‘NONE OF US WANT TO GIVE UP’
Though the MHSAA has yet to make a final decision on the fate of the basketball season, many players haven’t given up hope of playing again, even if chances appear slim right now.
On the heels of Thursday’s news, Keller gathered his players in the gym, told them what was going on and gave his players the option of practicing.
For the seniors, there was never any doubt what the Vikings were going to do.
“My seniors stood up and said, ‘We’re practicing,'” Keller said. “We had one of our hardest practices of the year. That spoke about how hard they’ve worked. These guys hate losing, even to each other.”
Keller expected nothing less. The fourth-year coach has a special place in his heart for this particular group of players because they’ve been in the program for the entirety of his tenure.
“It was a great practice. With everything that was going on, I think it pushed us to work harder,” Hincka said. “We’ll look back on how we progressed as a team, but I believe we could have made it to the Breslin Center.”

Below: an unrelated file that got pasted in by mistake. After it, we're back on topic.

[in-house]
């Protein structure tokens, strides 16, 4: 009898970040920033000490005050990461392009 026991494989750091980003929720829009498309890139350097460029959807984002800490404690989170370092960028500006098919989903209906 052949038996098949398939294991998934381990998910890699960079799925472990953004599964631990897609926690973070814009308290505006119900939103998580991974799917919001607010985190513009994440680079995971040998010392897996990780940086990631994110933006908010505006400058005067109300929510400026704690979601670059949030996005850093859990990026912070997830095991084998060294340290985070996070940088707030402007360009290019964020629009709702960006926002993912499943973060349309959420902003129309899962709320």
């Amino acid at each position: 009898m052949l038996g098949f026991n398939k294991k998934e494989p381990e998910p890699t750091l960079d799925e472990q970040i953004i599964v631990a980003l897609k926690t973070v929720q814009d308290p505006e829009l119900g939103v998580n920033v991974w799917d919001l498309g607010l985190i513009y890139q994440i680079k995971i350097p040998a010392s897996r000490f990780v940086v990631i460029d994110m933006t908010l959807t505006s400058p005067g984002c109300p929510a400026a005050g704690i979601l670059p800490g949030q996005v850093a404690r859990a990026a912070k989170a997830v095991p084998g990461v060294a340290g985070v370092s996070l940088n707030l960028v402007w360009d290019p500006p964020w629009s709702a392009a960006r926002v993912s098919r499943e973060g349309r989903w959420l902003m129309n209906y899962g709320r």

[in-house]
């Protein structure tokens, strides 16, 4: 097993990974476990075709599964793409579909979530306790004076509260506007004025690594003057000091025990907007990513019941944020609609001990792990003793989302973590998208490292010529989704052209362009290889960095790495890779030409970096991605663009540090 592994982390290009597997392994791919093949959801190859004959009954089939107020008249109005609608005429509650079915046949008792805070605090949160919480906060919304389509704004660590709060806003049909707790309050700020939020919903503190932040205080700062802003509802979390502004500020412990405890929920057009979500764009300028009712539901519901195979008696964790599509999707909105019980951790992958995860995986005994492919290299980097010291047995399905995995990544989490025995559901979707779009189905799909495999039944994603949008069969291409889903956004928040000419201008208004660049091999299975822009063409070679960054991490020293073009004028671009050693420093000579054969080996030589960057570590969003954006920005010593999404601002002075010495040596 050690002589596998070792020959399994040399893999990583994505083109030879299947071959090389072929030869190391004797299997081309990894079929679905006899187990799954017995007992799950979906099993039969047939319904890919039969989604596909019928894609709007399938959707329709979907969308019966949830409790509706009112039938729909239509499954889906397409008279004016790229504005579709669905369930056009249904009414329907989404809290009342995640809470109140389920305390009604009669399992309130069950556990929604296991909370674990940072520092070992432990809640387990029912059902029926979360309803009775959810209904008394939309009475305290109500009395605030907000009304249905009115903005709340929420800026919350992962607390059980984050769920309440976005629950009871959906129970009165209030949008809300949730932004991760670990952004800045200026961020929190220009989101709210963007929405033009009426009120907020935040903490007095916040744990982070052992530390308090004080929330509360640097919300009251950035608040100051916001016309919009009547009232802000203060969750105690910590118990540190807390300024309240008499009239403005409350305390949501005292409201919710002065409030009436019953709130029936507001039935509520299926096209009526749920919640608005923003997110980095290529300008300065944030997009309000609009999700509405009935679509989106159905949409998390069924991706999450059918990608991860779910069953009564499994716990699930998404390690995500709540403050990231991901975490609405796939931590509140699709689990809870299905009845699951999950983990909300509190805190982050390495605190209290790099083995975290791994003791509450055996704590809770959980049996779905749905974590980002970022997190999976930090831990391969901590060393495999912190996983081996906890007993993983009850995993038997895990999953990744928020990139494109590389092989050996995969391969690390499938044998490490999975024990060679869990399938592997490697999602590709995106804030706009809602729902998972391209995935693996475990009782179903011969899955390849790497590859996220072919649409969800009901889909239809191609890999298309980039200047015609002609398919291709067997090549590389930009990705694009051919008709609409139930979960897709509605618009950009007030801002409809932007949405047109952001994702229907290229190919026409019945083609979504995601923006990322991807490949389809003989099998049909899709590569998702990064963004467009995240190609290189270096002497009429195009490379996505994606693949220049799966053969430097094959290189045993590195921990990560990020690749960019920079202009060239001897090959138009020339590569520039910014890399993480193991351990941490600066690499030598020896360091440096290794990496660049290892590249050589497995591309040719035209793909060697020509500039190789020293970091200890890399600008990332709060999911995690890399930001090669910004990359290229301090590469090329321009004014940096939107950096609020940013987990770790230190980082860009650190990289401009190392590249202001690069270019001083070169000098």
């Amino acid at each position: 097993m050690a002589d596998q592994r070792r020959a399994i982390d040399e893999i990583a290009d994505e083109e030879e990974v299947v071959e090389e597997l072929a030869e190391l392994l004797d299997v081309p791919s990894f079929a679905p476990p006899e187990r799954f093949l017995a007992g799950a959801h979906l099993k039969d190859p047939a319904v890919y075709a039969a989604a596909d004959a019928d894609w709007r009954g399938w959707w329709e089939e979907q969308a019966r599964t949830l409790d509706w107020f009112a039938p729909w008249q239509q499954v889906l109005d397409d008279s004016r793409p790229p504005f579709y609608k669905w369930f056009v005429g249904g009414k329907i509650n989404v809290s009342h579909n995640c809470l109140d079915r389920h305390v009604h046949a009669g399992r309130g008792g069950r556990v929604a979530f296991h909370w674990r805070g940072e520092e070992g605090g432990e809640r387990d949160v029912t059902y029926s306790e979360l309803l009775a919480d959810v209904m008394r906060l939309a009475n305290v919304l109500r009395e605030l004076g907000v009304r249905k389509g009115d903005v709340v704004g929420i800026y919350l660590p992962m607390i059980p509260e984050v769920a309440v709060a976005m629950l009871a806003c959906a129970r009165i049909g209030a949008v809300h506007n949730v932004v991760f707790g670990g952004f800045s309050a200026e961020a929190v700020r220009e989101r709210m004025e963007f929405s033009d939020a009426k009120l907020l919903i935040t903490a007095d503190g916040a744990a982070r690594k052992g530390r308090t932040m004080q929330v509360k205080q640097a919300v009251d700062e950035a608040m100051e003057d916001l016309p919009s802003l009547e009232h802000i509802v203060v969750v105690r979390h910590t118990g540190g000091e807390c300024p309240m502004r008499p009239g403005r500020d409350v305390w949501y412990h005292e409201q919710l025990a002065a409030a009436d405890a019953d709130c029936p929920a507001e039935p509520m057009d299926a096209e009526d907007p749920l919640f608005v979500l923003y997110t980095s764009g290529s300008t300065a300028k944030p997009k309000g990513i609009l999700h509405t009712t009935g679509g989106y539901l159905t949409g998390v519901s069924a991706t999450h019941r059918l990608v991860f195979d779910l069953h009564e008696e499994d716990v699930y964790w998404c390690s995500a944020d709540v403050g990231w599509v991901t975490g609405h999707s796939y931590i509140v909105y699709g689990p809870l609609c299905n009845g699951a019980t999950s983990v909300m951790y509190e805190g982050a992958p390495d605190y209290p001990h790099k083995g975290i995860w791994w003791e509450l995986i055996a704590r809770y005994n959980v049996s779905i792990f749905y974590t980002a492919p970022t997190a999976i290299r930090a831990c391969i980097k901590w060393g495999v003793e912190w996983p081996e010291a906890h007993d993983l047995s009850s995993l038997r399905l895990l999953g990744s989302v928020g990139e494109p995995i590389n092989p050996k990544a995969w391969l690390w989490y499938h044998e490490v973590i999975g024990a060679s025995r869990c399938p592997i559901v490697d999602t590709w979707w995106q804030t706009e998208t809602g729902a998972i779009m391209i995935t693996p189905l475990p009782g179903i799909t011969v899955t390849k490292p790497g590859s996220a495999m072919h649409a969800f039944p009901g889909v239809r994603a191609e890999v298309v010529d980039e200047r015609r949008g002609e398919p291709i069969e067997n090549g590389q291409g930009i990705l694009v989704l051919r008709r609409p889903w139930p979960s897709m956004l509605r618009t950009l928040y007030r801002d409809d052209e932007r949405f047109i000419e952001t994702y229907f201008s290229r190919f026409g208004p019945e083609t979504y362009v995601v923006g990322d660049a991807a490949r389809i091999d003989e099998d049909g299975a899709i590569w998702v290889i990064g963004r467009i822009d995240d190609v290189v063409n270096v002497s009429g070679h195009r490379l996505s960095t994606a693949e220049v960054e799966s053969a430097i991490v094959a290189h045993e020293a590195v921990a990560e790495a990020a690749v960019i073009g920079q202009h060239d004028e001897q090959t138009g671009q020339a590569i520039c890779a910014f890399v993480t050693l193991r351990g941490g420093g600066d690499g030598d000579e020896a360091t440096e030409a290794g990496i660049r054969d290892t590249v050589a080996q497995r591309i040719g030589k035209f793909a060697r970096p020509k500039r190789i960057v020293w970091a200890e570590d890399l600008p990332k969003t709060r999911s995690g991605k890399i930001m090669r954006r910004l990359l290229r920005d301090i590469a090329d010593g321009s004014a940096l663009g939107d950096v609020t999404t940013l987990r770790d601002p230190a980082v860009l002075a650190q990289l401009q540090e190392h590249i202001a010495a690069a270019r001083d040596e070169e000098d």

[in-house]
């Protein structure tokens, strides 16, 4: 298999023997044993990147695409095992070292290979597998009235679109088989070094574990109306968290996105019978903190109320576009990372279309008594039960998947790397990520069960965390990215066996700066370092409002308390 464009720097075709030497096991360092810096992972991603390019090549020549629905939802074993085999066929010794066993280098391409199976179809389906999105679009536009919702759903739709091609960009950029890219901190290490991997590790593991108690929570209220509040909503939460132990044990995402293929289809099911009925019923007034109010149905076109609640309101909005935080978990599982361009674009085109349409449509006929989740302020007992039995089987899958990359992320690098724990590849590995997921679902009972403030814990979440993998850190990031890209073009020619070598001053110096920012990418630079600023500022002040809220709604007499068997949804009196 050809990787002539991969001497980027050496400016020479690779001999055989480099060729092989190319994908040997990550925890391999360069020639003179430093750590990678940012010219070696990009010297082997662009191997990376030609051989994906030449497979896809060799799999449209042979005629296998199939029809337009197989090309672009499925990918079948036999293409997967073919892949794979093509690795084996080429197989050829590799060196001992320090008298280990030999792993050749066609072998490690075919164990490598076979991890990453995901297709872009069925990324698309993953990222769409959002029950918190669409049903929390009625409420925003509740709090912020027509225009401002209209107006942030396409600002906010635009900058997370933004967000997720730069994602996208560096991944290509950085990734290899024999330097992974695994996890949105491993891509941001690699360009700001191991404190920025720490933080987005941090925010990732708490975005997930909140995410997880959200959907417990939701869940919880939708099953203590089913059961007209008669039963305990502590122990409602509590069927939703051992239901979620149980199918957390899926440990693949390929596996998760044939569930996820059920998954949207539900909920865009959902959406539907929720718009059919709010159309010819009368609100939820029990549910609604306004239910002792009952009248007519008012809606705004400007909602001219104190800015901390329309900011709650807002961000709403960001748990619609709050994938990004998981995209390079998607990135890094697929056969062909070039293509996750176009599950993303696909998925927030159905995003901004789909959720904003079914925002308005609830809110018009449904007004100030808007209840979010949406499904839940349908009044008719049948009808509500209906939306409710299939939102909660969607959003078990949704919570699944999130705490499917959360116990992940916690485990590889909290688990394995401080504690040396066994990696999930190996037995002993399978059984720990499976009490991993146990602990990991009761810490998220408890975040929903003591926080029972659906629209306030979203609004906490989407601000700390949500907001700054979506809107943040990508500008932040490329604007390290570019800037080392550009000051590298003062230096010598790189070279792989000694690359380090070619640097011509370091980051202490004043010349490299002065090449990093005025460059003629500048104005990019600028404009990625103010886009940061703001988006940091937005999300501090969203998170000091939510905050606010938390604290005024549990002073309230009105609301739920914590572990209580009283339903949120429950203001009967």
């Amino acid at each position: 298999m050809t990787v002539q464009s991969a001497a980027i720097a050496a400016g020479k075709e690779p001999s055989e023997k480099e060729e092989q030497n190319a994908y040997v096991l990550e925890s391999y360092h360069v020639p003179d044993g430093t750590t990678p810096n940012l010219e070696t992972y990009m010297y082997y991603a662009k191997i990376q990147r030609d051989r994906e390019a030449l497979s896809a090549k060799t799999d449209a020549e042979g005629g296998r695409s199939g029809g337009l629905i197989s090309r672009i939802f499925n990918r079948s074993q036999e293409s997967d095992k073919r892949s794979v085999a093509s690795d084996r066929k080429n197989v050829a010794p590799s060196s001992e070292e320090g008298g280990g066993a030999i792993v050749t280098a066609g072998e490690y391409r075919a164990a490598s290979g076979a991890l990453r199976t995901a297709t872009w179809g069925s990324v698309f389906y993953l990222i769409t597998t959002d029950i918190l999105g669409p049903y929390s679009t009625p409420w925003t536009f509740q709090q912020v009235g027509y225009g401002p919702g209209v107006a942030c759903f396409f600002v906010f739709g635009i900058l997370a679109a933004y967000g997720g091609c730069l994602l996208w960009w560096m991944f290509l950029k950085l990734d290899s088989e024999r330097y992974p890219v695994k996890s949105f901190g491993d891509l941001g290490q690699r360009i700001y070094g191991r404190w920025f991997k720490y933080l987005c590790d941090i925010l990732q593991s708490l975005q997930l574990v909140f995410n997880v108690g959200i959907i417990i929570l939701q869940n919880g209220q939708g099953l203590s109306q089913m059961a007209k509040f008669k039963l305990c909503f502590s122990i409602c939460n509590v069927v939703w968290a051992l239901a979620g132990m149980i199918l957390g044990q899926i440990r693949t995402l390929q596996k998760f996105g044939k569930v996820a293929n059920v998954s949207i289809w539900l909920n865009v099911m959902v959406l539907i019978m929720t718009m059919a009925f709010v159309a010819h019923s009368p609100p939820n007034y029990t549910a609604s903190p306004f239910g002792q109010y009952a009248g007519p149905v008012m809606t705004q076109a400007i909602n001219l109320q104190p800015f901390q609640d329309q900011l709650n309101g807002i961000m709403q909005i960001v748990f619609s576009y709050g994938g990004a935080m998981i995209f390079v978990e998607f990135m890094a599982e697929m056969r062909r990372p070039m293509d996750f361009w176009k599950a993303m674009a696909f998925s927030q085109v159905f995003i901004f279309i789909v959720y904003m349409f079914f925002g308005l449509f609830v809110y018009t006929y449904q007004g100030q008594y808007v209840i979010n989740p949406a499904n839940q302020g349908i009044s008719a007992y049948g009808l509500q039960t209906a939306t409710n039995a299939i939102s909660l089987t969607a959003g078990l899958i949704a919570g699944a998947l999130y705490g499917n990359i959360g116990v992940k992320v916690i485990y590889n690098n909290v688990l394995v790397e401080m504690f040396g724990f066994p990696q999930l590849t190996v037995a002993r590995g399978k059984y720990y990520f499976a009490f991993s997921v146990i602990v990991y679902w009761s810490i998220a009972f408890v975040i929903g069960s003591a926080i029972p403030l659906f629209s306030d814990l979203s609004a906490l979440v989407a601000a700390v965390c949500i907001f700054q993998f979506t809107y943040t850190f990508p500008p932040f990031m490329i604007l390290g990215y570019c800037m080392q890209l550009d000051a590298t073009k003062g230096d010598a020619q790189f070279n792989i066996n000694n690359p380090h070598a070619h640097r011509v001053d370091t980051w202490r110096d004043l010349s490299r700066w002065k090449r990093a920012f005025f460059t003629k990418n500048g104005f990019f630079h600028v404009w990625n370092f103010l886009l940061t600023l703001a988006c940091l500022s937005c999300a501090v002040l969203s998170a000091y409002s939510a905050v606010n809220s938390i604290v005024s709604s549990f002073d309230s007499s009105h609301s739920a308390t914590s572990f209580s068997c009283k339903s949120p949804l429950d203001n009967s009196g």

Regardless of what happens with the remainder of the winter season and the spring season, athletes will be doing whatever they can to stay in shape with hopes of playing again. For some that means shooting hoops or playing catch. For others, it means doing weight training and conditioning exercises at home. Many coaches have reached out on social media to their respective teams, offering tips on staying in shape during the state’s three-week athletic hiatus.
During team meetings on Thursday, coaches tried to stay positive and spoke of how this time in their players’ lives was a blip on the radar, a time in life when something happened beyond their control. They also stressed how even though players were hurt and disappointed, it wouldn’t take away from their individual accomplishments or team accolades.
While those life lessons might resonate better one day, right now it’s hard for the seniors not to feel the sting of having the fruits of their hard work and opportunities to play snatched away so abruptly.
“None of us want to give up, even as of now. It’s still playoff time regardless,” Paull said. “It means everything (to play for Posen). I love the team, I love the program and we’re a family. I wouldn’t trade (my teammates) for anything.”